October is National Breast Cancer Awareness month aka “wear pink”month. The NFL and little league players wear pink socks, stores sell pink Breast Cancer awareness gear and annual walks begin sponsored by well known organizations such as Susan G. Komen and Making Strides Against Breast Cancer. Even though this disease is researched, discussed, and acknowleged all year round, October is the month where we come together to show support for the cause and to fight together to find a cure. Each official purchase, regardless if its a shirt, cup, mug or pen, donates a portion of the proceeds to a Breast Cancer organization. Donating is always an option, a very valued option to help fund research, but there are other ways to fight as well. Together, we can fight Breast Cancer through education, awareness, participation, prayers, and support.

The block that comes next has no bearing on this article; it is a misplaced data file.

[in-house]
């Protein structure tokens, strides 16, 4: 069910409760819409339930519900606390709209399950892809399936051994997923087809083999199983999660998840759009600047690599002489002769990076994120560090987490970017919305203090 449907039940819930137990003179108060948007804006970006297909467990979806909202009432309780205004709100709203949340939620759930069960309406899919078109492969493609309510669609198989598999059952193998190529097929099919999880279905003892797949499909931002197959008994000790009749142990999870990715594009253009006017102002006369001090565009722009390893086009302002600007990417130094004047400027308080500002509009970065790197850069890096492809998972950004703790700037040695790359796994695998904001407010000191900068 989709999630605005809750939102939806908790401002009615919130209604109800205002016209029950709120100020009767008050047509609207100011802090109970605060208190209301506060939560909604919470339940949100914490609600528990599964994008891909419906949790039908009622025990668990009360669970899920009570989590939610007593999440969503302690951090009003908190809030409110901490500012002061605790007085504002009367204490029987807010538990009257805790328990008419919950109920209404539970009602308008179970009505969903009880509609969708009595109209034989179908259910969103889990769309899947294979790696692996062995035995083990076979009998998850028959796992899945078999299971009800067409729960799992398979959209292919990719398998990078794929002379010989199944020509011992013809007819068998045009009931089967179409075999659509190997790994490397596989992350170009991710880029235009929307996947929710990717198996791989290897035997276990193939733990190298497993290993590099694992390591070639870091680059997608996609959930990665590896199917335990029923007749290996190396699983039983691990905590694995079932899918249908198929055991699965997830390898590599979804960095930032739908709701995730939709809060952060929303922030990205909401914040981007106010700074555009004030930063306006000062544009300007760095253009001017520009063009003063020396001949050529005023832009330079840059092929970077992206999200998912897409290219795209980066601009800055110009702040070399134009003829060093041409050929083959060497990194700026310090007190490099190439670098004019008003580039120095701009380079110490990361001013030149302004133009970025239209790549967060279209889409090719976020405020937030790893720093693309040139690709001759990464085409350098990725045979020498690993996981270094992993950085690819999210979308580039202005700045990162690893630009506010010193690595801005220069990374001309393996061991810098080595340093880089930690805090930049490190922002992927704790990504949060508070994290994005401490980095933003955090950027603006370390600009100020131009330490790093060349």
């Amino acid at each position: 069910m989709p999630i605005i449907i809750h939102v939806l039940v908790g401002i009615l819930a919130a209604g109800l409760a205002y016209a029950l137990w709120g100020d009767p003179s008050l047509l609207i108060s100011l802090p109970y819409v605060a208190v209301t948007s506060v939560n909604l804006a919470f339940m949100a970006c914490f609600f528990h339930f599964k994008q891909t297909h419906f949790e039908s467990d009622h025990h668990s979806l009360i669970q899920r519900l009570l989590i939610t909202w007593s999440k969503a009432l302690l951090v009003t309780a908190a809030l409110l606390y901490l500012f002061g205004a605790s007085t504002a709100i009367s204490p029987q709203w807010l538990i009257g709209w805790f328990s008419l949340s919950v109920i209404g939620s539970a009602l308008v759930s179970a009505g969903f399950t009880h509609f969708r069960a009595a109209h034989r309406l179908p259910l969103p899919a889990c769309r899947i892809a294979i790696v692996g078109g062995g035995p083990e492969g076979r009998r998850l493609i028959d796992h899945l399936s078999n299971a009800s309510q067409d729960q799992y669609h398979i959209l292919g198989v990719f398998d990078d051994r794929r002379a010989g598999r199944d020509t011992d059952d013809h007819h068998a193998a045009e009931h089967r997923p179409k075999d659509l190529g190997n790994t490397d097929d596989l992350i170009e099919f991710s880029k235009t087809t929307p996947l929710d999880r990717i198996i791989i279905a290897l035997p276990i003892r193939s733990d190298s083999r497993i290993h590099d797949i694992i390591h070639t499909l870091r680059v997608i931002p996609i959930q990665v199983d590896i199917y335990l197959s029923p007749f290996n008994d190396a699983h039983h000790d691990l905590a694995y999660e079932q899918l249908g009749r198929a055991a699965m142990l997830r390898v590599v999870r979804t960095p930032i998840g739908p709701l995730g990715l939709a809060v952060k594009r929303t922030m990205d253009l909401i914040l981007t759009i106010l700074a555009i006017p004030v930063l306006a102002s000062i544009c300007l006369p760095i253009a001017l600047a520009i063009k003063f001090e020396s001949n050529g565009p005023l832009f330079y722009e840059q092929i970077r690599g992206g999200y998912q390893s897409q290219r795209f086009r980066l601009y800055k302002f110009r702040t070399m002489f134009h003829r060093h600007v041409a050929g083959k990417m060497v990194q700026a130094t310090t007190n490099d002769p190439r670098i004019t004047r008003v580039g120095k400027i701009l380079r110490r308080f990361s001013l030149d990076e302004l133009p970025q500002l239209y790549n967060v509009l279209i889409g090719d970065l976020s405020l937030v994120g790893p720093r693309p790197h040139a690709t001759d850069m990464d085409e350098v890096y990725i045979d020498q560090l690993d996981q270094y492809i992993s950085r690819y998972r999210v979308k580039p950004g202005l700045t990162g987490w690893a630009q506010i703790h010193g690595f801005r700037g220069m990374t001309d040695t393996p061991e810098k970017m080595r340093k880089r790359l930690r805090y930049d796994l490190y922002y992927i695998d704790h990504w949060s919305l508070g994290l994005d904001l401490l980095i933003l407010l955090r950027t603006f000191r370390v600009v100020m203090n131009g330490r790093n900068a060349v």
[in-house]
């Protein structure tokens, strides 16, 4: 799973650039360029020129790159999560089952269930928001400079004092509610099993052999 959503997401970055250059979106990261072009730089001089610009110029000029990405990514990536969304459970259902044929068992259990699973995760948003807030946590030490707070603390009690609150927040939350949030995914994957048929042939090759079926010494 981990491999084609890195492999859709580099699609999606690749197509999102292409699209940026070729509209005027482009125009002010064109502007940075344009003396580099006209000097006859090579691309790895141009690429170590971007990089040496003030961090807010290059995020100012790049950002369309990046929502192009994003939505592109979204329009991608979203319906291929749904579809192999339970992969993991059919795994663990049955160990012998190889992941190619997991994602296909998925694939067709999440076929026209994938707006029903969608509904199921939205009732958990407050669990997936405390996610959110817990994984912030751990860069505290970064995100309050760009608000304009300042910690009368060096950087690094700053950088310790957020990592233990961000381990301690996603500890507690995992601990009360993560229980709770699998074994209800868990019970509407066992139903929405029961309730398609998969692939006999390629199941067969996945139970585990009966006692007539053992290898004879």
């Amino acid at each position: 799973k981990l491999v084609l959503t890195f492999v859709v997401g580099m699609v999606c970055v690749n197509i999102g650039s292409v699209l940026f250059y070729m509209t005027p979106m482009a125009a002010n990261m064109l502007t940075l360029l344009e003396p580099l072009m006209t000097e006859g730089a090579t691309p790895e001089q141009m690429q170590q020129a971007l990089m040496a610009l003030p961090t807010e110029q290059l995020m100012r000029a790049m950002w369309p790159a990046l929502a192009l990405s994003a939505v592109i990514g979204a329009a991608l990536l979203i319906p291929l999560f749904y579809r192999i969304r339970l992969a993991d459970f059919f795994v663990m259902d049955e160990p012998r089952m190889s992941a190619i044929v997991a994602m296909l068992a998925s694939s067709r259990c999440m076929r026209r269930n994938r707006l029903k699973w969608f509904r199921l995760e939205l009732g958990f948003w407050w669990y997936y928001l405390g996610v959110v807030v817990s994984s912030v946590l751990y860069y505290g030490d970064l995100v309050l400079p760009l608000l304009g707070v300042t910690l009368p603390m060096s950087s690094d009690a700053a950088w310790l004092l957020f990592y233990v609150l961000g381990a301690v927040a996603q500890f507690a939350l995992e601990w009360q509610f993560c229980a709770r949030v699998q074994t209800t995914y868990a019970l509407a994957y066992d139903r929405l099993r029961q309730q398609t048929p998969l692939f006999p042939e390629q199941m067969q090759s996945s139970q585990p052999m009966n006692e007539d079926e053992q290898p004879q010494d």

For Breast Cancer Awareness week here on the blog, we will provide tips, ideas, and online resources to make your next Breast Cancer Awareness event a success and motivate you to support the cause by making or purchasing a craft listed. Use the items listed below for fundraisers, home and office parties, gifts and reminders that the fight is still on!!!
These Breast Cancer tags/circles are by Laura from Eye Candy Creative Studio. She is a very good friend from Ohio who designed my logo, many of my stickers, and is a creative genius!! To view her blog, pin this to pinterest or read more about her story, click here.
per Susan G. Komen website
Are young women at risk for breast cancer?
Breast cancer is not common among young women. In the United States, fewer than five percent of all breast cancer cases occur in women under 40.
Someone you care about has breast cancer. In our book, that makes you a “co-survivor.” And whether you’re a friend, co-worker, family member or spouse, you have a very important role to play.
Co-survivors provide much-needed emotional support such as listening, giving a hug or just being there. Some offer informational support like gathering data or the latest news on breast cancer. And others give practical help like driving to and from doctor appointments, cooking, cleaning, grocery shopping and child care. All together, this is called “social support” and it makes survivors feel loved, cared for and understood.